Tennessee “Smart Corridor” Project Installing HD Cameraseditor@aashto.org September 10, 2021 0 COMMENTS
Between now and the summer of 2022 over 300 ultra-HD (4K) traffic cameras will be installed along a section of Interstate 24 in Tennessee as part of the multiphase I-24 Smart Corridor project.
[Above image via Vanderbilt University]
Undertaken by the Tennessee Department of Transportation, Vanderbilt University, the Arizona-based Southwest Research Institute, and consulting firm Gresham Smith, the cameras deployed for this project seek to capture “every minute” of behavior by all vehicles using that section of I-24.
The program aggregates that data in order to capture it “anonymously,” meaning individual vehicle identification numbers would be concealed to protect motorist privacy.
Video feeds will transmit over 30 measurements per second via a fiber-optic network and use 3D image processing to provide the most accurate measure of a vehicle’s position on the roadway. That data should help in the development of better algorithms for guiding autonomous vehicle interactions with conventional vehicles at highway speeds, the project’s researchers said.
“This groundbreaking understanding of traffic is more important than ever due to the increasing automation capability of individual vehicles, which are beginning to influence traffic flow through their interactions with conventional vehicles,” explained Brad Freeze, director of Tennessee DOT’s traffic operations division, in a blog post.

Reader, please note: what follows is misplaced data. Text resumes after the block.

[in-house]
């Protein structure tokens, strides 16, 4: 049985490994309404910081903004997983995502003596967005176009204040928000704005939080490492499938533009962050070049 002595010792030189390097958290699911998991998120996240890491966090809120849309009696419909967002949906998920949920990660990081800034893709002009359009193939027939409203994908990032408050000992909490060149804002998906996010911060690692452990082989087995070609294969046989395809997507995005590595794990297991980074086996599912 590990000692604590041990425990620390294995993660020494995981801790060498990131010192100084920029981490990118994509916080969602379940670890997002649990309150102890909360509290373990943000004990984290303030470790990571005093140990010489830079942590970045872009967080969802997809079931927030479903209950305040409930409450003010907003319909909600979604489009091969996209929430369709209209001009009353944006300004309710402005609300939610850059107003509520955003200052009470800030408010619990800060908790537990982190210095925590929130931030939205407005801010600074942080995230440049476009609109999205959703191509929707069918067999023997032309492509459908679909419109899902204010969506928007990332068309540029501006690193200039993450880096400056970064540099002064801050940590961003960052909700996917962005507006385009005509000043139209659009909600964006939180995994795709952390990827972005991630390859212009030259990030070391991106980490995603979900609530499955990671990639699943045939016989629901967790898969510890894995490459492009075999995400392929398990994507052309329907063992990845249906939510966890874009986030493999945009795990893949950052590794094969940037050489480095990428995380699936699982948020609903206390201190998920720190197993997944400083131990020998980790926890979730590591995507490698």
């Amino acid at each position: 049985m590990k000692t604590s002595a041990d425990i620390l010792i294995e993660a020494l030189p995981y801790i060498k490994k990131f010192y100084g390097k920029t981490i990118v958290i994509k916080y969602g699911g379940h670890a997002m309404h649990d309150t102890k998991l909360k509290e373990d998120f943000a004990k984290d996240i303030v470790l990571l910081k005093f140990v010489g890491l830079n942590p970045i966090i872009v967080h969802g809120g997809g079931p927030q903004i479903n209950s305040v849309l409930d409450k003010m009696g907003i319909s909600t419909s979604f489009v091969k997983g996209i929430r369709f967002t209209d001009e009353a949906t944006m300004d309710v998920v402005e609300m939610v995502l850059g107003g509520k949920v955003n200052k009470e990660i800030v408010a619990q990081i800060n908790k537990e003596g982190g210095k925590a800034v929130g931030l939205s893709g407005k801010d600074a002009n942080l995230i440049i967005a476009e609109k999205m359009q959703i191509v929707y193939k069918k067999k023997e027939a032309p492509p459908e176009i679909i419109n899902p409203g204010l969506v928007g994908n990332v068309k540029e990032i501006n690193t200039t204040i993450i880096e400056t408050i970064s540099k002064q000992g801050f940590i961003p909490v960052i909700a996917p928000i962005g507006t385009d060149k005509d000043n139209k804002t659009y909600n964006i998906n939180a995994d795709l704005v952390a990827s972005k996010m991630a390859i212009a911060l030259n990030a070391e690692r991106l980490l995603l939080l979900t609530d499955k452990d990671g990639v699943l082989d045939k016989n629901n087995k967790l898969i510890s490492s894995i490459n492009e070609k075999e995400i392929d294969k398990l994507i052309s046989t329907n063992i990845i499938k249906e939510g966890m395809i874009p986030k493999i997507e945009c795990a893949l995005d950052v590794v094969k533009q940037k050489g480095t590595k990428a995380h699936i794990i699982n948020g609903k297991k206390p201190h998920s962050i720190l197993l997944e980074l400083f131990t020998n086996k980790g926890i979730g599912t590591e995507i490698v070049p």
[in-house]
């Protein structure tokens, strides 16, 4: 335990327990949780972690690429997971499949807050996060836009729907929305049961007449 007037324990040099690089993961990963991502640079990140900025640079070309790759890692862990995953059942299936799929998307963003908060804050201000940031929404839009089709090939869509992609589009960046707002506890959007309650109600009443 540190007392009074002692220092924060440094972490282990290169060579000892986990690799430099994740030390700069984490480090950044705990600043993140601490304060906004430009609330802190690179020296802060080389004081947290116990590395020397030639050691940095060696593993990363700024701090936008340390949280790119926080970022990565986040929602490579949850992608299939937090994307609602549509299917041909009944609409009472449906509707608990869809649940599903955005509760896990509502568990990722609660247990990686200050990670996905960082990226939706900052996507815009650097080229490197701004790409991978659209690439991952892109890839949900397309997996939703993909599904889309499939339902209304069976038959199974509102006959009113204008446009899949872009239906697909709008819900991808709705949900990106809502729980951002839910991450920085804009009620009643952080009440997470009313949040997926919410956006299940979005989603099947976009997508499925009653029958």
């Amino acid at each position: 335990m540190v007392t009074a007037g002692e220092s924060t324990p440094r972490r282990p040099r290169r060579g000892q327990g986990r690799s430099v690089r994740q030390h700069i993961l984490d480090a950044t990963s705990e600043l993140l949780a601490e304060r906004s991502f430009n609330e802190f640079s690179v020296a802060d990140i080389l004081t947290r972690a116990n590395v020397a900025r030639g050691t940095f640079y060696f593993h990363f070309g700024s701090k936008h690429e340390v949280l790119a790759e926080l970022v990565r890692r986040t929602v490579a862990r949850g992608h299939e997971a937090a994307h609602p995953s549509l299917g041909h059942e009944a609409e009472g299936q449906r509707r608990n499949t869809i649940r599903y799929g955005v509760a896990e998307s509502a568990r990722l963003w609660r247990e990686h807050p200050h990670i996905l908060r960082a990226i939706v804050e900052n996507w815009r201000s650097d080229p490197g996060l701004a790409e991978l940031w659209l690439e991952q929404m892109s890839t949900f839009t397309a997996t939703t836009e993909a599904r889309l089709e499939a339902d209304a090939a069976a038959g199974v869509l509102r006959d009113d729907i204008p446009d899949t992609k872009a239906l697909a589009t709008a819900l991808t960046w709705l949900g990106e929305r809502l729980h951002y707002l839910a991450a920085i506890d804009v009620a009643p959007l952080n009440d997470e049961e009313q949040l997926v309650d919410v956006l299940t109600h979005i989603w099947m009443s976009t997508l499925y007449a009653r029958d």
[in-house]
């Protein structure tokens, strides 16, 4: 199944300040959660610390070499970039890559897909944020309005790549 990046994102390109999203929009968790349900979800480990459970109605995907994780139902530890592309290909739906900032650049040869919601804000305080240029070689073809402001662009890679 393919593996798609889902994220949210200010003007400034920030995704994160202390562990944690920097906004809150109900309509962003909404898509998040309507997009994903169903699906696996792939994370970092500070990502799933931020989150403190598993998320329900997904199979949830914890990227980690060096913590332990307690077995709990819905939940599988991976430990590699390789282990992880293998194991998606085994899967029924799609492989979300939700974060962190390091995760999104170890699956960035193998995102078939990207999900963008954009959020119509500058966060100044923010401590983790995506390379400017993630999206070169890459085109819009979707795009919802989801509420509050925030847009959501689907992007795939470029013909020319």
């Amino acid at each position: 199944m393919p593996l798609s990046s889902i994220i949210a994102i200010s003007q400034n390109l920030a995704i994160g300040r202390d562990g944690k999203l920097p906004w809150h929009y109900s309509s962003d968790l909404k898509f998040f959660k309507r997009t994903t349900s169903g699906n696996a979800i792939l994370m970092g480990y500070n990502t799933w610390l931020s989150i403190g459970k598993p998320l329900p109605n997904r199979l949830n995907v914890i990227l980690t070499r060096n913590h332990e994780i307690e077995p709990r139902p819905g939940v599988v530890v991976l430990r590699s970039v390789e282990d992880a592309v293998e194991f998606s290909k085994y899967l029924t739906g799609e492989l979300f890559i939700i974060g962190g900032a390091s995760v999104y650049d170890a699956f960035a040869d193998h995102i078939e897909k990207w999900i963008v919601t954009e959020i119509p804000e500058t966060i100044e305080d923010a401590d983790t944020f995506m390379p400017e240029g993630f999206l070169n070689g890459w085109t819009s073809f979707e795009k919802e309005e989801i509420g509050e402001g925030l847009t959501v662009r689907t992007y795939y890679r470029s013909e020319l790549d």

[Editor’s note: The Tennessee DOT boosted its funding for this project in July 2020; matching a $2.6 million U.S. Department of Transportation grant with $2.6 million of its own funds.]
“By unlocking a new understanding of how these vehicles influence traffic, vehicle and infrastructure design can be optimized to reduce traffic concerns in the future to improve safety, air quality, and fuel efficiency,” he said.
“We want to measure how drivers and automated vehicles interact on the road, separately and together,” added Dan Work, associate professor of civil and environmental engineering at Vanderbilt.
“This research will help make the world’s roadways smarter and safer, with the initial research conducted right here in Tennessee,” he pointed out. “Beyond the thrill of participating in this never-before-attempted project, we are confident that this work will attract the attention of automakers and contribute to the region’s economy.”